MAST, the spherical tokamak operated by CCFE, is providing new insights into plasma behaviour thanks to a series of diagnostic upgrades developed in partnership with labs around Europe.

MAST lends itself to excellent plasma diagnosis as the vacuum vessel has many ports with excellent wide views of the plasma. It has recently completed the first campaign of experiments with its enhanced suite of diagnostics and researchers are delighted with the data that have been gained so far.

Beam Emission

A new Beam Emission Spectroscopy (BES) system, the product of a collaboration between CCFE and KFKI-RMKI in Hungary (see Fusion News September 2010), has given physicists the ability to produce previously unseen images of the bubbling turbulence inside the core of the MAST plasma. Irregular fluctuations in the movement of particles from the core to the edge threaten the plasma’s stability and cause unwanted energy losses. Getting a clear picture of this turbulence is therefore essential in understanding and mitigating it. The BES system makes measurements by detecting the light emitted when neutral atoms are injected into the plasma to heat it. The diagnostic’s very high time resolution allows fusion researchers to map the evolution of turbulent structures at small scales. The four images shown here demonstrate this – showing fluctuations in the density of the plasma at five microsecond intervals. “Such images of turbulence in the core of the plasma are only available in a very few fusion experiments worldwide,” explained CCFE’s Dr Anthony Field, who designed the system. “We will now be able to compare our simulations directly with results from MAST for the first time. This will help in modelling the performance – i.e. confinement and stability – of plasmas for next-generation tokamaks, including ITER.”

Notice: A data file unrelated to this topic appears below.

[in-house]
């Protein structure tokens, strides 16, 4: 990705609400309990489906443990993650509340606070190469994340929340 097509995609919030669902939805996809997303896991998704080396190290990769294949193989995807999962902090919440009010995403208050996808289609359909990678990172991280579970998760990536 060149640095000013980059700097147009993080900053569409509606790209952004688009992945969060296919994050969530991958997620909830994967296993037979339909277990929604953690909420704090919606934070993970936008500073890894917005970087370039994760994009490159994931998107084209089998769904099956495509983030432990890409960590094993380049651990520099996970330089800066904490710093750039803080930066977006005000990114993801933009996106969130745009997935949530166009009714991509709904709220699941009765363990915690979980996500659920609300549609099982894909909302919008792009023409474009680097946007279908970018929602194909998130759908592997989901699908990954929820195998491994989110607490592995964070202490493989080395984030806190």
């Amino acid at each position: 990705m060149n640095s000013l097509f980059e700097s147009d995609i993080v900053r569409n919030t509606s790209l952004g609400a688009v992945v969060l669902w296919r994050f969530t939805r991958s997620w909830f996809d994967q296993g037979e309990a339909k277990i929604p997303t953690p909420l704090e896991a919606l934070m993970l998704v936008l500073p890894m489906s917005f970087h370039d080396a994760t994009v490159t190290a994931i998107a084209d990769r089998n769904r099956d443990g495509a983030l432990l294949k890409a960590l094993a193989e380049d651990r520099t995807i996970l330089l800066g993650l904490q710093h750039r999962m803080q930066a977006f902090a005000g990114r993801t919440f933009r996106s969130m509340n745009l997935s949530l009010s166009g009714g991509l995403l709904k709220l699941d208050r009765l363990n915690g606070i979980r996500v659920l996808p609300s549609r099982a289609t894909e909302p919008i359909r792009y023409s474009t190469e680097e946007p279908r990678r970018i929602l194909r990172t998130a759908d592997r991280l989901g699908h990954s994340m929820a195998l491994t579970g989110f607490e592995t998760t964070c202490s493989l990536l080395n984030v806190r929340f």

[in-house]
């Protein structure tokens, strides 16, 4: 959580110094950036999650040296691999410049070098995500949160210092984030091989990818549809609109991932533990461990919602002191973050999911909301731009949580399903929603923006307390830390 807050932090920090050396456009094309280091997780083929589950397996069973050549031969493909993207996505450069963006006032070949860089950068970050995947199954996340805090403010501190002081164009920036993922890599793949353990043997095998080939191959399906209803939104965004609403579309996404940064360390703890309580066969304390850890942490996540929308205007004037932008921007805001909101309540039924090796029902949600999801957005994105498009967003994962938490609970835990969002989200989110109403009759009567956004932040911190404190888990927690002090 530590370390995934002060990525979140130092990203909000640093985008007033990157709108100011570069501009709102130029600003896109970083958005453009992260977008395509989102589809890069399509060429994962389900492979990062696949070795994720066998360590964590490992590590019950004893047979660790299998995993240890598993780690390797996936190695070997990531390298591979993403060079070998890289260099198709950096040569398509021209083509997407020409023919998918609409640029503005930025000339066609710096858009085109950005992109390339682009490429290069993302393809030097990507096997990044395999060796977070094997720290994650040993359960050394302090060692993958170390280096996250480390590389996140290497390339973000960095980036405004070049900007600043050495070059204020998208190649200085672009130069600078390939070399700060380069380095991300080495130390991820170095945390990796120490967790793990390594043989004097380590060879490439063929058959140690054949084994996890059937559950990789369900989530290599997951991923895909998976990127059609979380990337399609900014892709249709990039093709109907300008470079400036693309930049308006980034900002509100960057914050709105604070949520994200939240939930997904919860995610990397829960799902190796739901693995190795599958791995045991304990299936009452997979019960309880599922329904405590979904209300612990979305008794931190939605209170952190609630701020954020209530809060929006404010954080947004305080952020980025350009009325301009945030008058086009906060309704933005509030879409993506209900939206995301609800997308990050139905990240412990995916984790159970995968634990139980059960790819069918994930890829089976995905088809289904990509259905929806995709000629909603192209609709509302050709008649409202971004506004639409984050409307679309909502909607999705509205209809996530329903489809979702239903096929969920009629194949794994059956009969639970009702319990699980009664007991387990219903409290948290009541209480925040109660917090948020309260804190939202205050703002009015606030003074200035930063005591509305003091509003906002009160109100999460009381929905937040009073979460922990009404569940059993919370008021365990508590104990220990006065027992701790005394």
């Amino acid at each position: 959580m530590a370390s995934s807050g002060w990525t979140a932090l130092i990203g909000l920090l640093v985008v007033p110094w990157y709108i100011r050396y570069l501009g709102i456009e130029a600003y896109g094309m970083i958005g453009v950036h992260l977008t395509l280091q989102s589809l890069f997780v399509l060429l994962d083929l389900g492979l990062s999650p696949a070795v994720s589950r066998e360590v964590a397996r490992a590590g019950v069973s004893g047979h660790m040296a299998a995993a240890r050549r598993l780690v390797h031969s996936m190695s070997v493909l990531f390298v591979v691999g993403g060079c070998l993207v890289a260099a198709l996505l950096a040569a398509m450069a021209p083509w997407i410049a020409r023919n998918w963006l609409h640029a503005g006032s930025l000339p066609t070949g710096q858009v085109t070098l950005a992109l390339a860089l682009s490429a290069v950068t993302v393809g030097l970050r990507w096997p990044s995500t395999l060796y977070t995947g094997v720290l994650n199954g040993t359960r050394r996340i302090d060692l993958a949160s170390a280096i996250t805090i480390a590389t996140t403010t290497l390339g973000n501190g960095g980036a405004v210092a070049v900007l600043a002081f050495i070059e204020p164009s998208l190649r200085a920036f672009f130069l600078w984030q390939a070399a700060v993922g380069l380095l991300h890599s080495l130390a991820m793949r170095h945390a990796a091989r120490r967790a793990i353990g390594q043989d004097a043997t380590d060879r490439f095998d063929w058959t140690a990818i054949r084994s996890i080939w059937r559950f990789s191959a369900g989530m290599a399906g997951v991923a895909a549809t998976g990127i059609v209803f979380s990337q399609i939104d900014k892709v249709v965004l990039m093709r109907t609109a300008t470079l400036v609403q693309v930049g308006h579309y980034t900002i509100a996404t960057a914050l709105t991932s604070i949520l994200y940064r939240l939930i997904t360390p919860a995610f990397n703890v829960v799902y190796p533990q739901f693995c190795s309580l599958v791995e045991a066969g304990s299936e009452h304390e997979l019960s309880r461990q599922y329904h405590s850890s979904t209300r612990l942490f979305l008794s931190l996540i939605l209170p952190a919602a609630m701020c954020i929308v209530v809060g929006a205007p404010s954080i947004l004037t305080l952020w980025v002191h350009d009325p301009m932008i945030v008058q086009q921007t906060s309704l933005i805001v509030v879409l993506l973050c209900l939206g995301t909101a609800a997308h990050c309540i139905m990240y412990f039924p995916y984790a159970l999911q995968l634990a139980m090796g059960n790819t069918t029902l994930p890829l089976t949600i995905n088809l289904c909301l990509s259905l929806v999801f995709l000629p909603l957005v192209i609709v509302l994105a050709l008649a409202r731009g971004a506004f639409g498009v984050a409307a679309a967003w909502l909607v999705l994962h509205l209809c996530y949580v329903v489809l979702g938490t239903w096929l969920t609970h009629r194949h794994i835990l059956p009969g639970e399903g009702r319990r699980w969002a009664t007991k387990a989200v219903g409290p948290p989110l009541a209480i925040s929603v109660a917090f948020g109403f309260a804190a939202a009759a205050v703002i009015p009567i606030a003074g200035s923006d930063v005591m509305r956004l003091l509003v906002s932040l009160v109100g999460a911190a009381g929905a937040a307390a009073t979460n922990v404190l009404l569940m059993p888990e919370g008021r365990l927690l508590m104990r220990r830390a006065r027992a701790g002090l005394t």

Neutron measurements

Another recent addition to MAST is more evidence of how international collaborations can pay off. Entering the MAST machine area at Culham, one encounters a four-ton white polythene box attached to the tokamak. Although reminiscent of an ancient monolith, the box is in fact a highly advanced ‘camera’ containing a set of detectors to view neutrons escaping from the plasma. Neutrons are mainly produced by fusion reactions involving fast ions generated by the neutral beam system. Measuring the neutrons gives valuable information about the fast ions that formed them. These fast ions can, for instance, drive the formation of instabilities and it is important to determine their speed and other parameters. The neutron camera was a joint effort with Uppsala University in Sweden, who developed the detectors in the camera and the data acquisition system and helped design the camera with CCFE. “The project has given Uppsala a very good opportunity to participate in an international experiment like MAST,” said Dr Marco Cecconello of Uppsala University. “The collaboration with Uppsala is an example of how we can share expertise and expenses around Europe in order to get the best results for the project,” added CCFE’s Dr Mikhail Turnyanskiy.

With a major upgrade to MAST due to begin in 2013, there will be even greater scope for involvement from research colleagues around Europe.

Nick Holloway, CCFE